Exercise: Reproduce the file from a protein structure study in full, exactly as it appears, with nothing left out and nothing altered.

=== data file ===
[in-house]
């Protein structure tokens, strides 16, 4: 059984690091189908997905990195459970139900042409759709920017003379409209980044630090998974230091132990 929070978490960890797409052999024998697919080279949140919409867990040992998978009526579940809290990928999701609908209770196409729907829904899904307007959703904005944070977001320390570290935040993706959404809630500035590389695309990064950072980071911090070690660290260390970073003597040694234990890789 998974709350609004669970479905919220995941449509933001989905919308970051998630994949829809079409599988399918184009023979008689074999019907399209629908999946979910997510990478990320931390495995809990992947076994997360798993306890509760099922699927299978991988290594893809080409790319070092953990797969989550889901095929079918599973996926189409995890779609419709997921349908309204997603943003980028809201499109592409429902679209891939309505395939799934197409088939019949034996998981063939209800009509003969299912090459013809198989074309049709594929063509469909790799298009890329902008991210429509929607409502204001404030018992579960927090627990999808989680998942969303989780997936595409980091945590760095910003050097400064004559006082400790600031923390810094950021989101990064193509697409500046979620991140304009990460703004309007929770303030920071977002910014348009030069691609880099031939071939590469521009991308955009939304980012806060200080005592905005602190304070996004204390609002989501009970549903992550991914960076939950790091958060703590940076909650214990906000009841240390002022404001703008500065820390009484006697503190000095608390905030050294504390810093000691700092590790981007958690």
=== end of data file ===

[in-house]
């Protein structure tokens, strides 16, 4: 059984690091189908997905990195459970139900042409759709920017003379409209980044630090998974230091132990 929070978490960890797409052999024998697919080279949140919409867990040992998978009526579940809290990928999701609908209770196409729907829904899904307007959703904005944070977001320390570290935040993706959404809630500035590389695309990064950072980071911090070690660290260390970073003597040694234990890789 998974709350609004669970479905919220995941449509933001989905919308970051998630994949829809079409599988399918184009023979008689074999019907399209629908999946979910997510990478990320931390495995809990992947076994997360798993306890509760099922699927299978991988290594893809080409790319070092953990797969989550889901095929079918599973996926189409995890779609419709997921349908309204997603943003980028809201499109592409429902679209891939309505395939799934197409088939019949034996998981063939209800009509003969299912090459013809198989074309049709594929063509469909790799298009890329902008991210429509929607409502204001404030018992579960927090627990999808989680998942969303989780997936595409980091945590760095910003050097400064004559006082400790600031923390810094950021989101990064193509697409500046979620991140304009990460703004309007929770303030920071977002910014348009030069691609880099031939071939590469521009991308955009939304980012806060200080005592905005602190304070996004204390609002989501009970549903992550991914960076939950790091958060703590940076909650214990906000009841240390002022404001703008500065820390009484006697503190000095608390905030050294504390810093000691700092590790981007958690």